Anne Damer was perhaps the only female sculptor of note working in England at this time.

This portrait by Richard Cosway has traditionally been thought to represent his close friend, the sculptor Anne Damer. Damer, a granddaughter of the 4th Duke of Argyll. An extraordinary woman, she cut a solitary figure as perhaps the only female sculptor of note working in England at this time. Her greatest supporter was a figure at the forefront of English cultural life, Horace Walpole. Such was Walpole’s affection for Anne, who acted as something of a surrogate daughter, that he left his life’s crowning achievement – his pioneering Gothick pile at Strawberry Hill – to her on his death in 1797.

Damer was, however, painted and drawn by Cosway many times and the features of this sitter do not correspond closely enough to extant works to be confident that this portrait does indeed represent her. Damer herself was unconventional and bold, living a life filled with extraordinary events and refusing to have her path restricted by the bonds...

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This portrait by Richard Cosway has traditionally been thought to represent his close friend, the sculptor Anne Damer. Damer, a granddaughter of the 4th Duke of Argyll. An extraordinary woman, she cut a solitary figure as perhaps the only female sculptor of note working in England at this time. Her greatest supporter was a figure at the forefront of English cultural life, Horace Walpole. Such was Walpole’s affection for Anne, who acted as something of a surrogate daughter, that he left his life’s crowning achievement – his pioneering Gothick pile at Strawberry Hill – to her on his death in 1797.

Damer was, however, painted and drawn by Cosway many times and the features of this sitter do not correspond closely enough to extant works to be confident that this portrait does indeed represent her. Damer herself was unconventional and bold, living a life filled with extraordinary events and refusing to have her path restricted by the bonds of marriage. The present portrait shows a rather more demure figure, possibly also younger than Damer by this date of circa 1795 when she was in her late forties. The sitter here gazes at the viewer with a gentle smile, her hands clasped beneath her stomach in a pose which may indicate that she was pregnant. Perhaps the most telling feature of this portrait, in relation to its previous identification as Damer, is the wedding ring suspended from a chain at her neck. Damer left her husband after his debts became too great for him to hope to repay. Two years later, in 1776, John Damer – Anne’s estranged husband – shot himself following a particularly large loss at the gambling table. His companions for the evening had been, according to Walpole, four prostitutes and a blind fiddler.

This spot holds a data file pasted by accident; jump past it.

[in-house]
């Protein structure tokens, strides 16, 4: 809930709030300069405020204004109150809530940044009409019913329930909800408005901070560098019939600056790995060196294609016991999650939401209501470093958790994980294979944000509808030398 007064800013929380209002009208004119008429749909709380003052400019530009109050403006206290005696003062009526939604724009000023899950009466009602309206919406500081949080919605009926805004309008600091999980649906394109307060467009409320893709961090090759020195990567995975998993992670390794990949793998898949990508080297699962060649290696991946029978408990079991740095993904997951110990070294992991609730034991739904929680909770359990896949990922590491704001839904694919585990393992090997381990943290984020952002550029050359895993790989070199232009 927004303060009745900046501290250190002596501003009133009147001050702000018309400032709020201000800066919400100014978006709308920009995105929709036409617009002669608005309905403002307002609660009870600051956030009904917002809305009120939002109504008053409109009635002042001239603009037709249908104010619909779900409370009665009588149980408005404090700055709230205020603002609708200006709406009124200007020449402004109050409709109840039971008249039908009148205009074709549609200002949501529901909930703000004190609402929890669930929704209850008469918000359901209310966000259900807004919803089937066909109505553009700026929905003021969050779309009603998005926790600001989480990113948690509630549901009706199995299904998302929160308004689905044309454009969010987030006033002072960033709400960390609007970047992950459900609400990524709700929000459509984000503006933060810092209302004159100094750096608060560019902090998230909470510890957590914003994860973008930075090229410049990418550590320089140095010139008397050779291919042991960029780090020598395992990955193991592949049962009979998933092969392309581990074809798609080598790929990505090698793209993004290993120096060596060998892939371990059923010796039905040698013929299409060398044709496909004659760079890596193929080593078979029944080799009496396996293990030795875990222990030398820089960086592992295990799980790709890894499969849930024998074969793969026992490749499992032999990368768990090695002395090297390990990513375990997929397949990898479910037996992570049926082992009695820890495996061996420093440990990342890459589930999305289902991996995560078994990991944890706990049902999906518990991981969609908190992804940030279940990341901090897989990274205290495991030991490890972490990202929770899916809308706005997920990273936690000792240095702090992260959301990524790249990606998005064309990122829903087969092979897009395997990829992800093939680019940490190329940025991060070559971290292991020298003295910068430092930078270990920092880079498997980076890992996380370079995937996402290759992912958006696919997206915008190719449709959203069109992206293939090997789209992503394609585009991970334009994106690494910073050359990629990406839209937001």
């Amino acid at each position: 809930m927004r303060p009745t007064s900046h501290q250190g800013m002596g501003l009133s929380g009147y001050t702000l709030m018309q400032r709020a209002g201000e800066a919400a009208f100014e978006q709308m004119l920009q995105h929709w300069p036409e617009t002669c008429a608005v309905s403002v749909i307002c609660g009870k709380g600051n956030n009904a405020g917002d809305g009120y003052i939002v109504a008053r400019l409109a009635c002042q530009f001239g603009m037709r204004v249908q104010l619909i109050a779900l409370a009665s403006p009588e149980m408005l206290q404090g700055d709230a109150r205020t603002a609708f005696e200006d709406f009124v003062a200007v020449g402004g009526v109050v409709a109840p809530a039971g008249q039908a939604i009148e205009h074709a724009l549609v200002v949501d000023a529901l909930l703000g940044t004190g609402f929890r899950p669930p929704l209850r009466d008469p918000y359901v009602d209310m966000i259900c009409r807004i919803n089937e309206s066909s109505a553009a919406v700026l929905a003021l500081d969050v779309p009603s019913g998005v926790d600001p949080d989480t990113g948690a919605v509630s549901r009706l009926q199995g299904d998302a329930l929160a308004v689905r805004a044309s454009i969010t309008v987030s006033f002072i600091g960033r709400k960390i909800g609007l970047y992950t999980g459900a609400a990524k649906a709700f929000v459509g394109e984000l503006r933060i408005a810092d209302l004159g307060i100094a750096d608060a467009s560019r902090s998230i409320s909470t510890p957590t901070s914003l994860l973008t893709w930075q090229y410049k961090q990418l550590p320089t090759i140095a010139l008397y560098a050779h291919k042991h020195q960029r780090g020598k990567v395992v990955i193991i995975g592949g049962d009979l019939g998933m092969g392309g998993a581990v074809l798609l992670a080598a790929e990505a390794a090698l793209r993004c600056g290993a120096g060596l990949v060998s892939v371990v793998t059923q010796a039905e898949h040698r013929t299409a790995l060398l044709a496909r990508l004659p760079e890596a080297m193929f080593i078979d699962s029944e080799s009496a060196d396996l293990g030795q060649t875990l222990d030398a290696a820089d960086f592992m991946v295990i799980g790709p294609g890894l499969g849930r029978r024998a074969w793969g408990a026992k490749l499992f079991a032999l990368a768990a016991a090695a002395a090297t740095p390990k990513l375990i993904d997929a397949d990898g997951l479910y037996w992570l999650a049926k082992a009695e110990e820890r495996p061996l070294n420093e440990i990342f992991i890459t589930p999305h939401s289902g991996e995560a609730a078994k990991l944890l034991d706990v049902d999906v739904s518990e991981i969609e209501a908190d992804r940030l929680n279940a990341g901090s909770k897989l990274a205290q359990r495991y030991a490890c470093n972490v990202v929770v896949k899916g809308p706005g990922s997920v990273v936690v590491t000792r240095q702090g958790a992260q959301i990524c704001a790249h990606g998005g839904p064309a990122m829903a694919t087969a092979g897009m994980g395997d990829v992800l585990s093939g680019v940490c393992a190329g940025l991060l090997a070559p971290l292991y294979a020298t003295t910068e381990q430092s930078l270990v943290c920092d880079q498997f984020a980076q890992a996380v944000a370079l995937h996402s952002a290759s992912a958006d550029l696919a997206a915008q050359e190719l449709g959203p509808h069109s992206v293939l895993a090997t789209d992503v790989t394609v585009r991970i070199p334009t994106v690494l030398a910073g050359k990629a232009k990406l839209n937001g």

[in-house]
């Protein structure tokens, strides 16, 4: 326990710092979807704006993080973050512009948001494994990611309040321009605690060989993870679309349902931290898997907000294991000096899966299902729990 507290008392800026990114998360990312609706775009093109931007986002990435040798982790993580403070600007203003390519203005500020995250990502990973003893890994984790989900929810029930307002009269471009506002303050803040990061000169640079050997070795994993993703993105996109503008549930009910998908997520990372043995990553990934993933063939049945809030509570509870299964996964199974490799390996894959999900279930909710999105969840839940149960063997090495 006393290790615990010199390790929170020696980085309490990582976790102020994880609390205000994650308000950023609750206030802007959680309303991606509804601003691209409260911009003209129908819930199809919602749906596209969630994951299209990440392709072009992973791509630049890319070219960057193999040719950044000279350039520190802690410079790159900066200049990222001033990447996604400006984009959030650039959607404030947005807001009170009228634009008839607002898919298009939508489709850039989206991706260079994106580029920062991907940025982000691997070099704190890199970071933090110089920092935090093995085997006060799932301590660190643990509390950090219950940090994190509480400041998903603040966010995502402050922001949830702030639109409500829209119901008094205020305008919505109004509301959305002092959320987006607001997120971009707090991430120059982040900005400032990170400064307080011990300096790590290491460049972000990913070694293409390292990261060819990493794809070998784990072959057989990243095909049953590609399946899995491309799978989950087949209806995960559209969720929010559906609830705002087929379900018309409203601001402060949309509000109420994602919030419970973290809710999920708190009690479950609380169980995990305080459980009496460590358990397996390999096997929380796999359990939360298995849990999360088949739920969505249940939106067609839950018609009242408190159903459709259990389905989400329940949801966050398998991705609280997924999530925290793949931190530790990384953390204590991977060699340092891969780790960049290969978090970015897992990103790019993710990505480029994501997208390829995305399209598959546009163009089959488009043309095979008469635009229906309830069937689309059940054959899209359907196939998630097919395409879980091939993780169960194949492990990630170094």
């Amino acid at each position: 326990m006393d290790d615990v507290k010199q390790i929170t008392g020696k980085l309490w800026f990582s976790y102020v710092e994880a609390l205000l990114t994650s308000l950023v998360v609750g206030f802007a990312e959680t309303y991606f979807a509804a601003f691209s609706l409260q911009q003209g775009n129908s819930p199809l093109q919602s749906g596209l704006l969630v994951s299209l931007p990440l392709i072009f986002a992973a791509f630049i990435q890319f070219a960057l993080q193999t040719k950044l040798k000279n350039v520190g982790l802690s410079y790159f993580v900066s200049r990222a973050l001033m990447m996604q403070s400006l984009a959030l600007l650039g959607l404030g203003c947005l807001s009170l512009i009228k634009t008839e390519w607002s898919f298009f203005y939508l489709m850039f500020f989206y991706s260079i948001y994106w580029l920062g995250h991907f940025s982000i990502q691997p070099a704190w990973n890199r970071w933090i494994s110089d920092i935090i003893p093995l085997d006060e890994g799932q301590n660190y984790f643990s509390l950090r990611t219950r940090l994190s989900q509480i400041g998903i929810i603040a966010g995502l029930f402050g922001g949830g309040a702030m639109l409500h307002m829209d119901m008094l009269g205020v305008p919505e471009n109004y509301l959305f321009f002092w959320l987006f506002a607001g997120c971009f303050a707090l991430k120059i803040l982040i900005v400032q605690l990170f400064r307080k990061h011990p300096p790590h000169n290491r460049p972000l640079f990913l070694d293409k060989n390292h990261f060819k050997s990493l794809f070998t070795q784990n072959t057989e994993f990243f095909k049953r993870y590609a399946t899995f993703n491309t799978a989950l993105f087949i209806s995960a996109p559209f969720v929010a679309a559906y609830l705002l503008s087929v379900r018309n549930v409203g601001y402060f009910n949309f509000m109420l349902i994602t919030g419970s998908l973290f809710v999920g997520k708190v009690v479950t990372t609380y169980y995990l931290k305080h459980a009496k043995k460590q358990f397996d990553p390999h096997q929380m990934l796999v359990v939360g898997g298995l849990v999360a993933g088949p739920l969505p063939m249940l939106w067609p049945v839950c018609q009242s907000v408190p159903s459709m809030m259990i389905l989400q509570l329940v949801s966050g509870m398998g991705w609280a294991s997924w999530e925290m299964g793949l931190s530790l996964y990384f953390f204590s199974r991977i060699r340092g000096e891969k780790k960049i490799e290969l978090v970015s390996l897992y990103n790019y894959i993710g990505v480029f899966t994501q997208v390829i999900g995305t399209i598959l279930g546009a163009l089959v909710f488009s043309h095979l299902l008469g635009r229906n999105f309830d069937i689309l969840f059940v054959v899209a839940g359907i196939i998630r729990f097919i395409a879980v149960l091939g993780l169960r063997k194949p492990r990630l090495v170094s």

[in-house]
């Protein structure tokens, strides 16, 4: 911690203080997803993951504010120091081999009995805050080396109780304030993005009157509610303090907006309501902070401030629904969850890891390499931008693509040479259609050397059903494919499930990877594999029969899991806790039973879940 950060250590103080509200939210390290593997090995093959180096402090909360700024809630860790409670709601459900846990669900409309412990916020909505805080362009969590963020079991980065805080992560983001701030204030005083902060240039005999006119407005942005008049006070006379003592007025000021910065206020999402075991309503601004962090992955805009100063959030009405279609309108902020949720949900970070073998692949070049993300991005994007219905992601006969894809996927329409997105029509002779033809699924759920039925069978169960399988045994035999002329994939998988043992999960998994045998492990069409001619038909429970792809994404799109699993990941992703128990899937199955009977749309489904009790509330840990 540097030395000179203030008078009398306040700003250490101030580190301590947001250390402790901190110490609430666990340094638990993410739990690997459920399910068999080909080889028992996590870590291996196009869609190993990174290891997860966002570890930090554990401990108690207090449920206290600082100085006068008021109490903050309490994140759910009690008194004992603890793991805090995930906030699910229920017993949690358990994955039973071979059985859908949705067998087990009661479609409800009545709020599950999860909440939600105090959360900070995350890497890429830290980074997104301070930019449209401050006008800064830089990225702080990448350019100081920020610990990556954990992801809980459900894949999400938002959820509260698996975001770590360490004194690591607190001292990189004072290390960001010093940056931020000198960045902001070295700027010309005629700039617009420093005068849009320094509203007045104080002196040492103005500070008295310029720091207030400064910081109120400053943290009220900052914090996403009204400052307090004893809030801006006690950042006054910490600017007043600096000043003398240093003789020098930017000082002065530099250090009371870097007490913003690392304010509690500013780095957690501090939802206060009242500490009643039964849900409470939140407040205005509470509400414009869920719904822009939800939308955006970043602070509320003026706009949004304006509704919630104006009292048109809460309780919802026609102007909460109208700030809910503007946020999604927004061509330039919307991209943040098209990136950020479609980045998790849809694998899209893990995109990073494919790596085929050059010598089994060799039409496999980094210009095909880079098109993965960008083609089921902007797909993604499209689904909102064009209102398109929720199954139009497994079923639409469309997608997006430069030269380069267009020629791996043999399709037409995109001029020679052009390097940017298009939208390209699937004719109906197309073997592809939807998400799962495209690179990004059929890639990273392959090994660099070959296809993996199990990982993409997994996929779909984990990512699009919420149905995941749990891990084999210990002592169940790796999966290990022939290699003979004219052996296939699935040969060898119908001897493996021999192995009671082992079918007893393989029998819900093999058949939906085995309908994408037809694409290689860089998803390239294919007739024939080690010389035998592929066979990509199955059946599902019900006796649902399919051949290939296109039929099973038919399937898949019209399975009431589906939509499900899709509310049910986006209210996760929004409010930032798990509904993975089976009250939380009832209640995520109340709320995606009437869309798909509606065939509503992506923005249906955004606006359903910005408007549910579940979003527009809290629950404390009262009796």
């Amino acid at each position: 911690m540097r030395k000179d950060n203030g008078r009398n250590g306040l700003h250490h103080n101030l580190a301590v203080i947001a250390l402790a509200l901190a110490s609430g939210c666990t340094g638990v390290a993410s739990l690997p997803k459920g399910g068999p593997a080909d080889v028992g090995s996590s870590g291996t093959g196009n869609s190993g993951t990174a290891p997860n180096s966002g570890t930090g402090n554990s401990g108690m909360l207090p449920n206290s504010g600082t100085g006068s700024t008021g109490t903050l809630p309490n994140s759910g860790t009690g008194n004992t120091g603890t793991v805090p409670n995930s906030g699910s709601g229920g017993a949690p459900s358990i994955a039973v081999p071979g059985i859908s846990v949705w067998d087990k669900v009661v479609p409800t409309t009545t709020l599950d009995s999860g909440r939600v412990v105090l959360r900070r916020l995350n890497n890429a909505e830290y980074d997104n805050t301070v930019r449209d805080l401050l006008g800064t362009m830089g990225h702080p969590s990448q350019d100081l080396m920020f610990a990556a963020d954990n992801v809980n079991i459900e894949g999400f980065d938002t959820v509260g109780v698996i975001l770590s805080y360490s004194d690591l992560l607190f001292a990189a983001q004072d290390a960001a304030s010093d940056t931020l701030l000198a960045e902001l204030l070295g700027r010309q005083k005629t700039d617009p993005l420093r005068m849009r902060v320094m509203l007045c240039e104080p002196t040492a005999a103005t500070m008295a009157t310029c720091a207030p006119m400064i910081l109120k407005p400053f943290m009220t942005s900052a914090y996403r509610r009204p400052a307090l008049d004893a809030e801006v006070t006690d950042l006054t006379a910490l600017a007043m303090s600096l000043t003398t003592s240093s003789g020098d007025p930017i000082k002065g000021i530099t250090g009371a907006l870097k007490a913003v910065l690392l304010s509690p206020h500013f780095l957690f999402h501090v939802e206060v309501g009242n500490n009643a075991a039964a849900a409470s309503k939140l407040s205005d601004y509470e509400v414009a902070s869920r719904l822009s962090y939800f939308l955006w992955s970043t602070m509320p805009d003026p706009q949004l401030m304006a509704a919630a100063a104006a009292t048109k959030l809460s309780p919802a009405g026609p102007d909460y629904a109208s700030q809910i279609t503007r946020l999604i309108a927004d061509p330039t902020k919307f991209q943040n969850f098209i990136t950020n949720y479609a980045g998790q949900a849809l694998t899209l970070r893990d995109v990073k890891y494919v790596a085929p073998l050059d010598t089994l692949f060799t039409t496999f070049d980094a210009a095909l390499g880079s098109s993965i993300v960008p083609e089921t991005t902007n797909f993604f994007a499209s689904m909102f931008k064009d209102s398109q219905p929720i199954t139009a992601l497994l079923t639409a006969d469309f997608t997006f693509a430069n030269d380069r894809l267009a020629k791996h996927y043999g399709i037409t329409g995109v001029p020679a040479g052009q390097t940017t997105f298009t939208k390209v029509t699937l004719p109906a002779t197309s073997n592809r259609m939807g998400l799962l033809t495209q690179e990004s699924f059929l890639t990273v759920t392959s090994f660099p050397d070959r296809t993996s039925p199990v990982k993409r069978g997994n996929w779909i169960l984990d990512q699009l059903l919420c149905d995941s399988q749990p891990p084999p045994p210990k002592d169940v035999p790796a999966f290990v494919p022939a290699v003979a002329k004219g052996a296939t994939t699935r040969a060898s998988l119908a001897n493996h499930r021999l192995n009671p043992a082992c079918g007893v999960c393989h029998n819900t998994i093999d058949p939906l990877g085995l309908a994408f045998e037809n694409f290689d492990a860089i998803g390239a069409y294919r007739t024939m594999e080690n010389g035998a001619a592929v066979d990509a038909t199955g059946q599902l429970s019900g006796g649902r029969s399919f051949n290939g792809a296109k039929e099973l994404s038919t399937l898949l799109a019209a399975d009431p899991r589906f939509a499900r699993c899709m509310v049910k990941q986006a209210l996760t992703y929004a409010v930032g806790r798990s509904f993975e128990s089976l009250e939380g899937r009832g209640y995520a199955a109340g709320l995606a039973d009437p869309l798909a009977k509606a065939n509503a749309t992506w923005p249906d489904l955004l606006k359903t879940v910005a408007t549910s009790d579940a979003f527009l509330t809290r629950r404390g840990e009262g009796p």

Although it has not been possible to identify the sitter from the coat of arms engraved on the reverse of the miniature, a lock of hair held under a glazed compartment is testament to this miniature being a personal gift, likely given to the sitter’s husband. This is one of Cosway’s most complex miniatures, unusual in including the sitter’s hands, painted at the height of the artist’s career.

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500 Years of British Art